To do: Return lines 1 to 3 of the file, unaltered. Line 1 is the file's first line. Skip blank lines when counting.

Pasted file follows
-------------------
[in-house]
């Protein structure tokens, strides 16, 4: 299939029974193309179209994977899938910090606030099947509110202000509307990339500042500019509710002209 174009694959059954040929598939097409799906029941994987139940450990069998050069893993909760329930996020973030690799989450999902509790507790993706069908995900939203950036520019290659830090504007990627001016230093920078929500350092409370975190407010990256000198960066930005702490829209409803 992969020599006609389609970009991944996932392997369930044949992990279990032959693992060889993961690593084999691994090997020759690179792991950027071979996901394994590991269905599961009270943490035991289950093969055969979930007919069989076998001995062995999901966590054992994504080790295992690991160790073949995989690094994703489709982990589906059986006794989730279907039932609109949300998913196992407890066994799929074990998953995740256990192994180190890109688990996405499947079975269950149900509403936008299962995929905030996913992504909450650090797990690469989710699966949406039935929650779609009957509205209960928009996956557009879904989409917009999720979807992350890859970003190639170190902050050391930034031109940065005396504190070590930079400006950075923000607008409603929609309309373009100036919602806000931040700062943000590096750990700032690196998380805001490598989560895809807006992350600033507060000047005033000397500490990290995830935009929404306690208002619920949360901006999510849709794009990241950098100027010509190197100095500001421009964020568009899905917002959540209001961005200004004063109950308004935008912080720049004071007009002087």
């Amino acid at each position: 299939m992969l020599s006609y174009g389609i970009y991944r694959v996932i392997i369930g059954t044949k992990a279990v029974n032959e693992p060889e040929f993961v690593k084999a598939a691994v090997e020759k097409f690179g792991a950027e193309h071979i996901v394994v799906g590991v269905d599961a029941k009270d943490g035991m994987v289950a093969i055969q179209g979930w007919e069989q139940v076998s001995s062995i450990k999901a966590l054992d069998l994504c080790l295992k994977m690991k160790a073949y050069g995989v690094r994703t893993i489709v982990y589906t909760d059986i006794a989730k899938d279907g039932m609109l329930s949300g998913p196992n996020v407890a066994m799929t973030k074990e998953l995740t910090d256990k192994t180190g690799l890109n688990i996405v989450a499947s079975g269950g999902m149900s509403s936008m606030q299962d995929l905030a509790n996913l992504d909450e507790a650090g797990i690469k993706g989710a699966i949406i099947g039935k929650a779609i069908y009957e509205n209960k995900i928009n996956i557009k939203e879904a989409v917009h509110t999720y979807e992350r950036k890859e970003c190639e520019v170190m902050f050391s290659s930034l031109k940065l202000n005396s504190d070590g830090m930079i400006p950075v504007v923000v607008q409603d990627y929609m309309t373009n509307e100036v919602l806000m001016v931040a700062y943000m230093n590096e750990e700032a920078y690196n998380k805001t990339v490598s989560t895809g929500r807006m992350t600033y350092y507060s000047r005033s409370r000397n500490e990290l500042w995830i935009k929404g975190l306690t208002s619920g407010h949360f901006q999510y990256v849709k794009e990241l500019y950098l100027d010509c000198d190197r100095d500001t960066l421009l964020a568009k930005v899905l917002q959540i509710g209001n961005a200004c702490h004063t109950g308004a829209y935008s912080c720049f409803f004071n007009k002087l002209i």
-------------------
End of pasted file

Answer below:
[in-house]
């Protein structure tokens, strides 16, 4: 299939029974193309179209994977899938910090606030099947509110202000509307990339500042500019509710002209 174009694959059954040929598939097409799906029941994987139940450990069998050069893993909760329930996020973030690799989450999902509790507790993706069908995900939203950036520019290659830090504007990627001016230093920078929500350092409370975190407010990256000198960066930005702490829209409803 992969020599006609389609970009991944996932392997369930044949992990279990032959693992060889993961690593084999691994090997020759690179792991950027071979996901394994590991269905599961009270943490035991289950093969055969979930007919069989076998001995062995999901966590054992994504080790295992690991160790073949995989690094994703489709982990589906059986006794989730279907039932609109949300998913196992407890066994799929074990998953995740256990192994180190890109688990996405499947079975269950149900509403936008299962995929905030996913992504909450650090797990690469989710699966949406039935929650779609009957509205209960928009996956557009879904989409917009999720979807992350890859970003190639170190902050050391930034031109940065005396504190070590930079400006950075923000607008409603929609309309373009100036919602806000931040700062943000590096750990700032690196998380805001490598989560895809807006992350600033507060000047005033000397500490990290995830935009929404306690208002619920949360901006999510849709794009990241950098100027010509190197100095500001421009964020568009899905917002959540209001961005200004004063109950308004935008912080720049004071007009002087």
């Amino acid at each position: 299939m992969l020599s006609y174009g389609i970009y991944r694959v996932i392997i369930g059954t044949k992990a279990v029974n032959e693992p060889e040929f993961v690593k084999a598939a691994v090997e020759k097409f690179g792991a950027e193309h071979i996901v394994v799906g590991v269905d599961a029941k009270d943490g035991m994987v289950a093969i055969q179209g979930w007919e069989q139940v076998s001995s062995i450990k999901a966590l054992d069998l994504c080790l295992k994977m690991k160790a073949y050069g995989v690094r994703t893993i489709v982990y589906t909760d059986i006794a989730k899938d279907g039932m609109l329930s949300g998913p196992n996020v407890a066994m799929t973030k074990e998953l995740t910090d256990k192994t180190g690799l890109n688990i996405v989450a499947s079975g269950g999902m149900s509403s936008m606030q299962d995929l905030a509790n996913l992504d909450e507790a650090g797990i690469k993706g989710a699966i949406i099947g039935k929650a779609i069908y009957e509205n209960k995900i928009n996956i557009k939203e879904a989409v917009h509110t999720y979807e992350r950036k890859e970003c190639e520019v170190m902050f050391s290659s930034l031109k940065l202000n005396s504190d070590g830090m930079i400006p950075v504007v923000v607008q409603d990627y929609m309309t373009n509307e100036v919602l806000m001016v931040a700062y943000m230093n590096e750990e700032a920078y690196n998380k805001t990339v490598s989560t895809g929500r807006m992350t600033y350092y507060s000047r005033s409370r000397n500490e990290l500042w995830i935009k929404g975190l306690t208002s619920g407010h949360f901006q999510y990256v849709k794009e990241l500019y950098l100027d010509c000198d190197r100095d500001t960066l421009l964020a568009k930005v899905l917002q959540i509710g209001n961005a200004c702490h004063t109950g308004a829209y935008s912080c720049f409803f004071n007009k002087l002209i």